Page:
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There’s no need for drama in this lucid Jesus story from Owen Dudley Edwards - BOOK REVIEW: Saint Johnny: A Study in Historical Imagination by Owen Dudley Edwards

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Book review: There’s no need for drama in this lucid Jesus story from Owen Dudley Edwards | Culture | The National 21/12/2015, Review by Hugh MacDonald

THERE is, of course, a God. It is obvious that he/she/it exists for many as a central force in their lives and for others at least as an idea, even if it is one that has to be argued against forcefully.

In this respect, it would be as daft to deny God as it would be to cavil against the existence of postmodernism or dialectical materialism. The superhuman exists as a theory, at least. It could also be argued that a deity (extant or otherwise) provides much of the grist for some of the best novels. And some of the worst, too.

But if the presence or absence of a benign god is at the core of many of the most influential novels (Tolstoy and Dostoyevsky are obvious examples) then the figure of Jesus Christ is relatively untouched by human hand in fictional terms, certainly at the most elite level of writer.

Norman Mailer, Anne Rice, Anthony Burgess and Nikos Kazantzakis lead the limited corps who have been the prominent in the fictional evocations of Christ and it is the last that I find the most engaging. The Last Temptation of Christ by Kazantzakis is compelling because it portrays Jesus as a man who has to accept the burden, even the uncertainty of being the Messiah. It is convincing because how else can one understand the mystery of Christ and his suffering, particularly in Gethsemane?

Unbelievers can hold the view that he was a prophet or a preacher whose fear of inevitable and painful death was wholly and justifiably human. But what of the Christian? How do we reconcile that dread with the belief that Jesus Christ must have known he was immortal, that suffering was only temporary and that eternal joy was to be his reward. The answer to this, of course, is not only what will define the faith of the Christian but also shape his or her life.

It is why the episodes in Gethsemane and beyond hold such power in Owen Dudley Edwards’ novel. The miracles of Christ can be dismissed as conjuring tricks or even in the case of Lazarus as a tale manipulated and bent out of its true form. But the best and worst of us will suffer. And all of us will die. The power of Saint Johnny largely resides in this mundane certainty and the turbulence it causes. The case for God is built on need. Dudley Edwards creates a Jesus who is unmistakeably human but also quietly and irrefutably of another world.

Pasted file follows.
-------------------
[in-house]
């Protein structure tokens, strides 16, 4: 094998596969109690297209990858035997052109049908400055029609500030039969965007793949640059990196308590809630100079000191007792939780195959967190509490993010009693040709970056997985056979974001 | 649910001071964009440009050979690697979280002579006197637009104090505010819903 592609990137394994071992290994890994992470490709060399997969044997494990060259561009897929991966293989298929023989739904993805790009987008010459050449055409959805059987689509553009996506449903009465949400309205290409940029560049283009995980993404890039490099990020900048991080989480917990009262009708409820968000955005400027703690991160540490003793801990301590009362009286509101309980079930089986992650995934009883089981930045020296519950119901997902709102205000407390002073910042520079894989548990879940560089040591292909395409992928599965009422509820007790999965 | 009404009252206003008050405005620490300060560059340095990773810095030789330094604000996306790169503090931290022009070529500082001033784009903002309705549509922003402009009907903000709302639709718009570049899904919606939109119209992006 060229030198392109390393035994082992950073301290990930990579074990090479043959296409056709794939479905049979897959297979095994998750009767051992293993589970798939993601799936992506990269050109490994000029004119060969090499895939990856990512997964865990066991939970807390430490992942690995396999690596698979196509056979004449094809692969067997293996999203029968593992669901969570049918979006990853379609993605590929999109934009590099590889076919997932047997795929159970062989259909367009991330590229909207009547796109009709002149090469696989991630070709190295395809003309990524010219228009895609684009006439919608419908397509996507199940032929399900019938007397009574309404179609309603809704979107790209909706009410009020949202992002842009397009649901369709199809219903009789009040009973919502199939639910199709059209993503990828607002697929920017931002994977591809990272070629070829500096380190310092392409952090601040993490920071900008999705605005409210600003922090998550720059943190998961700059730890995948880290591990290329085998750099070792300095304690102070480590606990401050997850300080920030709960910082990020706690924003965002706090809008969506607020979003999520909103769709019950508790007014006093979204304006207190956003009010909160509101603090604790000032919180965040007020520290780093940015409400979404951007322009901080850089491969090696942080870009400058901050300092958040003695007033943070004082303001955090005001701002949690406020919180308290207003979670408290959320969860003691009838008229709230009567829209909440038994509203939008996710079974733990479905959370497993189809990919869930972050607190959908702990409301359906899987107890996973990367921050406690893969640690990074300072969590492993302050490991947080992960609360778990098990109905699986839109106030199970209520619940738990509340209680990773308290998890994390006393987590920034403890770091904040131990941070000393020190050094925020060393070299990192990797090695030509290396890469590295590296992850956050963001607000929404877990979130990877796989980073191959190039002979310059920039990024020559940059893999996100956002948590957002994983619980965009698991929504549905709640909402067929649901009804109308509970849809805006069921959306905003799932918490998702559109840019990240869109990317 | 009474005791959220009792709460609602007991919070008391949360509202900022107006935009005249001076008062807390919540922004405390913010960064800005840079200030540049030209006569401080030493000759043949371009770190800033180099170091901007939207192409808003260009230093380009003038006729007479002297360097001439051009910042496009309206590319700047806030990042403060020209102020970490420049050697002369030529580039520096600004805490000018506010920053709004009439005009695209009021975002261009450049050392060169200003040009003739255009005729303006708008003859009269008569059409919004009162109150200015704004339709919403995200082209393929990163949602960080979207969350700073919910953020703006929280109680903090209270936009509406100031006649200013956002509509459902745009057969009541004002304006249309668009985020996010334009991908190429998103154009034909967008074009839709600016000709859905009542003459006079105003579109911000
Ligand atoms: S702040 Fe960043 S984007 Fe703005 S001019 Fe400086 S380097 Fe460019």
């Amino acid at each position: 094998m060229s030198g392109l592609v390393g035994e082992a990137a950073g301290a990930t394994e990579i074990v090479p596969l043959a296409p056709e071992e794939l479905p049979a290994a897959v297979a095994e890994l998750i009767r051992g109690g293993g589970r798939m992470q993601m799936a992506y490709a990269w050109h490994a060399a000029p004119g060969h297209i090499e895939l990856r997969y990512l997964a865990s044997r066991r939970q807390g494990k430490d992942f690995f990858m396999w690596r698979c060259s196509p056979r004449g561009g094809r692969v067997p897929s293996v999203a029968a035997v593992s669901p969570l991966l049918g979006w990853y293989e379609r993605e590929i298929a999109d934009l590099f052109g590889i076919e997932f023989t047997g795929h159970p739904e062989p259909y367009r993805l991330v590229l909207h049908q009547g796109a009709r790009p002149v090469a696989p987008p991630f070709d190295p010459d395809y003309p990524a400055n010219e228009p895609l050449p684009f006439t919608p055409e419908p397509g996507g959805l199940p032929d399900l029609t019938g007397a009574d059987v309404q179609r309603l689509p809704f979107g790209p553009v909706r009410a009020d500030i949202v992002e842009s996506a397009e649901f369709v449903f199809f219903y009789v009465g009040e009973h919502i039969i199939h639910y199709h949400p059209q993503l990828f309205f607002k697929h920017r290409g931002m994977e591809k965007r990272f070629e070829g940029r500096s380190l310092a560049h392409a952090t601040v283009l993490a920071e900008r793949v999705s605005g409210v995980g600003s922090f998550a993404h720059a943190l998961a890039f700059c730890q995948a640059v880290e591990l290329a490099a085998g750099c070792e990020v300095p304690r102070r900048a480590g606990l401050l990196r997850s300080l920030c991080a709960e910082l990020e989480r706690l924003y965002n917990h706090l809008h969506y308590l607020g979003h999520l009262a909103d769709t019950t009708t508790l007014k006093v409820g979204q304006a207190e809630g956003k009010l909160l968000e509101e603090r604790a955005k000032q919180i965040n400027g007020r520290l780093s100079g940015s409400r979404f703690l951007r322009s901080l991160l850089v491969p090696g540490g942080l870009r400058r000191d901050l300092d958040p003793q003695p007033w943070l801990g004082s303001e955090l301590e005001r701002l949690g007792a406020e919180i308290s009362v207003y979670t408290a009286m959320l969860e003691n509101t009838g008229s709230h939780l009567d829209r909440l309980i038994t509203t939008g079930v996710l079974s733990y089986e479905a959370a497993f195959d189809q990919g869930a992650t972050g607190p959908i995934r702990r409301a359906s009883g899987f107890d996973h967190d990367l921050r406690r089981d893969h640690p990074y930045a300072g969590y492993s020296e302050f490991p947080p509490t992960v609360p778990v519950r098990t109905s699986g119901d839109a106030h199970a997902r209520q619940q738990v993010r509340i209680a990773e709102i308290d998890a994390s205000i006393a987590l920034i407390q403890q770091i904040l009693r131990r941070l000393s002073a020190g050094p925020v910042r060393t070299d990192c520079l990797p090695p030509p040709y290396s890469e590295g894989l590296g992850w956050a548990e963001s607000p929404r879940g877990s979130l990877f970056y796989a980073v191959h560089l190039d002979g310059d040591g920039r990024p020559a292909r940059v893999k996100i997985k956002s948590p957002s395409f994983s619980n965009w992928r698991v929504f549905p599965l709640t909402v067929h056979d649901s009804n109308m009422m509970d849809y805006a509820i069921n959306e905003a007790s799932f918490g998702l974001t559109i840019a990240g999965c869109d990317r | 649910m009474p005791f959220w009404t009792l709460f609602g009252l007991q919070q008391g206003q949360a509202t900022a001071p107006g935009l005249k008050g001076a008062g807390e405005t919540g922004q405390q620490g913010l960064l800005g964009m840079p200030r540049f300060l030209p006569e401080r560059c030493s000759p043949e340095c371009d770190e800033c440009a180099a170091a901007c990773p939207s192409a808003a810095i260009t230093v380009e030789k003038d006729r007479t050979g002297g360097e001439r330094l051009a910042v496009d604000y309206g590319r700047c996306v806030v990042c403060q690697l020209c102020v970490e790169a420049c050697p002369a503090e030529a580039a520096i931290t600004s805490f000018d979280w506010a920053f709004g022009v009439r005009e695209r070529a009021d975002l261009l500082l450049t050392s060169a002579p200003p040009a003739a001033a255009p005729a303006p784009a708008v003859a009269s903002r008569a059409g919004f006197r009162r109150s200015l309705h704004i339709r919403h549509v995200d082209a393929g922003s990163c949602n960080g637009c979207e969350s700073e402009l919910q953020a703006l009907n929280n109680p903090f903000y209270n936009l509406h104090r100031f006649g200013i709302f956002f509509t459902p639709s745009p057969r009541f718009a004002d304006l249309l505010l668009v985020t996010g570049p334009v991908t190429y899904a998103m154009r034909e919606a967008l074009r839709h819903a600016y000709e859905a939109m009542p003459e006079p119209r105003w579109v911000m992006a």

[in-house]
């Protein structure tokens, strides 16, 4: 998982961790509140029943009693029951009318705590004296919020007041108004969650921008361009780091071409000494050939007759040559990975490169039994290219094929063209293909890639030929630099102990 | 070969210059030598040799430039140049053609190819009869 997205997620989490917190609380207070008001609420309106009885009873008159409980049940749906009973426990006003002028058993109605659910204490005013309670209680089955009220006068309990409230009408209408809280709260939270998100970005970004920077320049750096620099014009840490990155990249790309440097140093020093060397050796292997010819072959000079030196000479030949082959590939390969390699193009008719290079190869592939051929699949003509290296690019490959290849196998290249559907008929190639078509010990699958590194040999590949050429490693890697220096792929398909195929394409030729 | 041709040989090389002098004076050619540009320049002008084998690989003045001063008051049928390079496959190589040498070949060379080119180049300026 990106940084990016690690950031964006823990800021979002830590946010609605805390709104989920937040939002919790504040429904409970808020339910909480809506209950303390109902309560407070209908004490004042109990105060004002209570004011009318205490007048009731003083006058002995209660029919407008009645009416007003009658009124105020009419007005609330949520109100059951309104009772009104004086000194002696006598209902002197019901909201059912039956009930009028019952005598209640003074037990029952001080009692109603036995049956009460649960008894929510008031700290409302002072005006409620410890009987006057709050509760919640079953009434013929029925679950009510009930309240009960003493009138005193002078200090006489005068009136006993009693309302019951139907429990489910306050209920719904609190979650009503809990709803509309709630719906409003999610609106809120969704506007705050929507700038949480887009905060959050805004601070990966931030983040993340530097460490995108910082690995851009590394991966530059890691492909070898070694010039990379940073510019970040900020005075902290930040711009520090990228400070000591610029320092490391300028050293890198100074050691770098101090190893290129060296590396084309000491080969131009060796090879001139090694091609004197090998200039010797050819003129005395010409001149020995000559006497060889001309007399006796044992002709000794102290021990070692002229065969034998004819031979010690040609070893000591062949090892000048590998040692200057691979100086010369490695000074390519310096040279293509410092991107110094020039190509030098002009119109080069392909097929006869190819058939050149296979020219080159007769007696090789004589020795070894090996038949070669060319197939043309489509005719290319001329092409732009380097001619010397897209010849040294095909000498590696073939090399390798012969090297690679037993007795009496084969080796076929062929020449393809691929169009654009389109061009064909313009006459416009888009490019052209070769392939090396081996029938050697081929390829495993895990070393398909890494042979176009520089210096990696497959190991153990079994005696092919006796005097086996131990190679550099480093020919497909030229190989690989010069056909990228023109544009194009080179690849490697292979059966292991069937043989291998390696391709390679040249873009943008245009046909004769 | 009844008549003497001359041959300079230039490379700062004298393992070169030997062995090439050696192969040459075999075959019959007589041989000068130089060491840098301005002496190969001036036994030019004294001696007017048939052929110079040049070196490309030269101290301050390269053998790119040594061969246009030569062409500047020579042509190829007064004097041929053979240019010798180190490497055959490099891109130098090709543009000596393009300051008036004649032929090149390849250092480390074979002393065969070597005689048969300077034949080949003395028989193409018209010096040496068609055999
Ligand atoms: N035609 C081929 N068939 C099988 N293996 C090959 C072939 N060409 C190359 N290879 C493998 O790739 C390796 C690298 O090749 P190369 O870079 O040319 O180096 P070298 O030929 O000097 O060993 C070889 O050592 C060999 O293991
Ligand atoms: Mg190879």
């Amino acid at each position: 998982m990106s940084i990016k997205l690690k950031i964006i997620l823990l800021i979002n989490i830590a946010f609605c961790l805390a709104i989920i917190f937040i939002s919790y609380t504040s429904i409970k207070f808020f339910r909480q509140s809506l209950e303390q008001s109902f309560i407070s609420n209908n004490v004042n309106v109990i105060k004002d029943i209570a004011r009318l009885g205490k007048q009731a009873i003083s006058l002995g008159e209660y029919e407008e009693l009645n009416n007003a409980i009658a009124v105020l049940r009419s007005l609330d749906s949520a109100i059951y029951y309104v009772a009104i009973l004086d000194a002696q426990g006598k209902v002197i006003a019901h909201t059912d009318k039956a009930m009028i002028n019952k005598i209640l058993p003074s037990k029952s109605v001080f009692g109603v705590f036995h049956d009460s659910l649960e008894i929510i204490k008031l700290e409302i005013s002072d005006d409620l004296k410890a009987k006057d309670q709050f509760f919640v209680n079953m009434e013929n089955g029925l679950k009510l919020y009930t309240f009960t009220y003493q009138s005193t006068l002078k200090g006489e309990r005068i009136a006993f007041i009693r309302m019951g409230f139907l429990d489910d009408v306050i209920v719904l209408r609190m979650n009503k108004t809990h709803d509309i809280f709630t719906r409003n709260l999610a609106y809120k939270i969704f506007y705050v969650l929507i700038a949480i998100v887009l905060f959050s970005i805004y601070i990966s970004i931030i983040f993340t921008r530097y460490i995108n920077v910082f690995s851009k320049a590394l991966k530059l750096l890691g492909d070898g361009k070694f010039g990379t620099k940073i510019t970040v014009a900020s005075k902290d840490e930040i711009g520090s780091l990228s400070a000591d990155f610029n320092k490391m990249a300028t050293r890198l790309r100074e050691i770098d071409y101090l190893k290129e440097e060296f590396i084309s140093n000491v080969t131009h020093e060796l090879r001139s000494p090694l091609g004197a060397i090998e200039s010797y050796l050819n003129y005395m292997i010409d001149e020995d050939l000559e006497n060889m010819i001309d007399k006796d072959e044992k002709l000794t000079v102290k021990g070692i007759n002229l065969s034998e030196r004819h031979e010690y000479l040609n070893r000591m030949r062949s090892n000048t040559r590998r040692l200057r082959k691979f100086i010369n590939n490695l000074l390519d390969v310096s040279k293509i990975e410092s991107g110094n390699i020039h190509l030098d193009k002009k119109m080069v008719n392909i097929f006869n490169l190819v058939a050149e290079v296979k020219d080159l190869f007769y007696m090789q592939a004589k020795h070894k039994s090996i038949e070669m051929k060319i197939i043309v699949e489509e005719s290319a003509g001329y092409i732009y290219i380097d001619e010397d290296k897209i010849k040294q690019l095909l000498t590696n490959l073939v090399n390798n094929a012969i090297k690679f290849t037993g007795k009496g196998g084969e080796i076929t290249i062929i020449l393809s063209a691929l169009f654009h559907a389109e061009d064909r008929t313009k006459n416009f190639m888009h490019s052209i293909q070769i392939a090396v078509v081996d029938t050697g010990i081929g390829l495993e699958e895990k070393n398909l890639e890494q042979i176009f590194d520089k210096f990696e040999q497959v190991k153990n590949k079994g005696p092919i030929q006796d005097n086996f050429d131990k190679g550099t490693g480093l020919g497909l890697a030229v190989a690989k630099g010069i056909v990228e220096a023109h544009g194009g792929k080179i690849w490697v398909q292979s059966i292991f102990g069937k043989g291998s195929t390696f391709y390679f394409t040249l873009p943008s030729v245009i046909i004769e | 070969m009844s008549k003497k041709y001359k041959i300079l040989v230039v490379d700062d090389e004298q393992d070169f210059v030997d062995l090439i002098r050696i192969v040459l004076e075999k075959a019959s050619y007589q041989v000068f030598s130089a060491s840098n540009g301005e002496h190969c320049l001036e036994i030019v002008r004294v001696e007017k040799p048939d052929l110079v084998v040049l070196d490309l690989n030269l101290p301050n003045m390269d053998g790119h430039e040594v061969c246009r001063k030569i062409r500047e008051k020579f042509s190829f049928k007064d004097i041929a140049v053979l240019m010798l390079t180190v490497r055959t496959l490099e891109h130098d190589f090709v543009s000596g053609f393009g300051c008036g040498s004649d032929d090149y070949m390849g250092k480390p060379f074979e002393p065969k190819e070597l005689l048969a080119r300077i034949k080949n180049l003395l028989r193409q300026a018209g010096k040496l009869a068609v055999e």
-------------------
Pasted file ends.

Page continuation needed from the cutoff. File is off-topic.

Saint Johnny is a simple novel in that it is largely told from the viewpoint of a John who is 10 years old. Dudley Edwards remarks in a postscript that this owes much to the “convention of an approachable youth Its profundity lies in its ability to tell a great story without unnecessary drama. The greatest impression given by the Jesus of St Johnny is one of humanity, albeit it marked by exceptional wisdom and unfailing mirth.

There is little ambiguity in Saint Johnny. The brilliance, for example, of Colm Toibin’s The Testament of Mary is to wonder at how much of the life of Jesus was true or how much was fabrication. Saint Johnny offers a gentler but still gripping question. It is this: how does one react to the story of Jesus? It is thus possible to read and enjoy St Johnny as a historical novel of considerable learning and lucidity. But it is also possible to be moved by the depiction of a man, even a deity, who is never allowed to drift far from the imperatives of life. This surely holds a resonance to believers and unbelievers alike.

The tale of Jesus Christ has been described as the greatest story ever told. Its best, most spiritual, most provocative chronicler was surely St John whose gospel is one of the wonders of literature. Dudley Edwards has taken John as a central character and has used the gospeller’s term of The Word to denote Jesus.

Through research, travel and intellect, perhaps even driving necessity, he has conjured up a novel that is convincingly true to the lessons and life of Jesus Christ. It is a story, of course, that has a debt to to the tradition of fiction and non-fiction. It resonates, though, with an authenticity that is undeniable.

Saint Johnny: A Study in Historical Imagination by Owen Dudley Edwards; Grace Note Publications, £12

The National 21/12/2015, Review by Hugh MacDonald

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